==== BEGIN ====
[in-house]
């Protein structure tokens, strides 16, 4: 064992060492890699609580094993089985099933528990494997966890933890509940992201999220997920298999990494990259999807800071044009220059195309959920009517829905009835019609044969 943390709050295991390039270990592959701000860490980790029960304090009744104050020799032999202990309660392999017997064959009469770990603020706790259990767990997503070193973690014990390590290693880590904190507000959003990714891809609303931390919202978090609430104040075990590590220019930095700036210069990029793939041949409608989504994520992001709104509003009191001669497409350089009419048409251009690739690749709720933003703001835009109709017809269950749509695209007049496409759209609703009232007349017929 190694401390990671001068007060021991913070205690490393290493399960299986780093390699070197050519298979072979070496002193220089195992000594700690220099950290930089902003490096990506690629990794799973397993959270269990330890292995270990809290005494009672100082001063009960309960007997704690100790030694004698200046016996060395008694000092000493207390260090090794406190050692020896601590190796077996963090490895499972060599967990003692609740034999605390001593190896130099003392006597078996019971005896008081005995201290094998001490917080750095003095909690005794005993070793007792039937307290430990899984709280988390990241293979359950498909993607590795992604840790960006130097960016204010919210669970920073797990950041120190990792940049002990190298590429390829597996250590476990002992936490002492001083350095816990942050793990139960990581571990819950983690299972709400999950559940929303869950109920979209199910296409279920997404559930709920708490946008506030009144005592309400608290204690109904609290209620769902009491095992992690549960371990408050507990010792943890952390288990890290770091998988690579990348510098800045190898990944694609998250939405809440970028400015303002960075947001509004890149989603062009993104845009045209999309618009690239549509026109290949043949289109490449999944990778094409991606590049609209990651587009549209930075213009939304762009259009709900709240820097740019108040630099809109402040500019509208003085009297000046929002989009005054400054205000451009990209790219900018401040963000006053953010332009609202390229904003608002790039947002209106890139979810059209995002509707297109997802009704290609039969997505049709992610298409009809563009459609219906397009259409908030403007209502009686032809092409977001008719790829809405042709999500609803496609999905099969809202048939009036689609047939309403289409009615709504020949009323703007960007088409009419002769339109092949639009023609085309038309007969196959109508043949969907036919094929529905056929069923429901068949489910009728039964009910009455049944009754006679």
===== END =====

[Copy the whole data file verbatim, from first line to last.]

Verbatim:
[in-house]
């Protein structure tokens, strides 16, 4: 064992060492890699609580094993089985099933528990494997966890933890509940992201999220997920298999990494990259999807800071044009220059195309959920009517829905009835019609044969 943390709050295991390039270990592959701000860490980790029960304090009744104050020799032999202990309660392999017997064959009469770990603020706790259990767990997503070193973690014990390590290693880590904190507000959003990714891809609303931390919202978090609430104040075990590590220019930095700036210069990029793939041949409608989504994520992001709104509003009191001669497409350089009419048409251009690739690749709720933003703001835009109709017809269950749509695209007049496409759209609703009232007349017929 190694401390990671001068007060021991913070205690490393290493399960299986780093390699070197050519298979072979070496002193220089195992000594700690220099950290930089902003490096990506690629990794799973397993959270269990330890292995270990809290005494009672100082001063009960309960007997704690100790030694004698200046016996060395008694000092000493207390260090090794406190050692020896601590190796077996963090490895499972060599967990003692609740034999605390001593190896130099003392006597078996019971005896008081005995201290094998001490917080750095003095909690005794005993070793007792039937307290430990899984709280988390990241293979359950498909993607590795992604840790960006130097960016204010919210669970920073797990950041120190990792940049002990190298590429390829597996250590476990002992936490002492001083350095816990942050793990139960990581571990819950983690299972709400999950559940929303869950109920979209199910296409279920997404559930709920708490946008506030009144005592309400608290204690109904609290209620769902009491095992992690549960371990408050507990010792943890952390288990890290770091998988690579990348510098800045190898990944694609998250939405809440970028400015303002960075947001509004890149989603062009993104845009045209999309618009690239549509026109290949043949289109490449999944990778094409991606590049609209990651587009549209930075213009939304762009259009709900709240820097740019108040630099809109402040500019509208003085009297000046929002989009005054400054205000451009990209790219900018401040963000006053953010332009609202390229904003608002790039947002209106890139979810059209995002509707297109997802009704290609039969997505049709992610298409009809563009459609219906397009259409908030403007209502009686032809092409977001008719790829809405042709999500609803496609999905099969809202048939009036689609047939309403289409009615709504020949009323703007960007088409009419002769339109092949639009023609085309038309007969196959109508043949969907036919094929529905056929069923429901068949489910009728039964009910009455049944009754006679």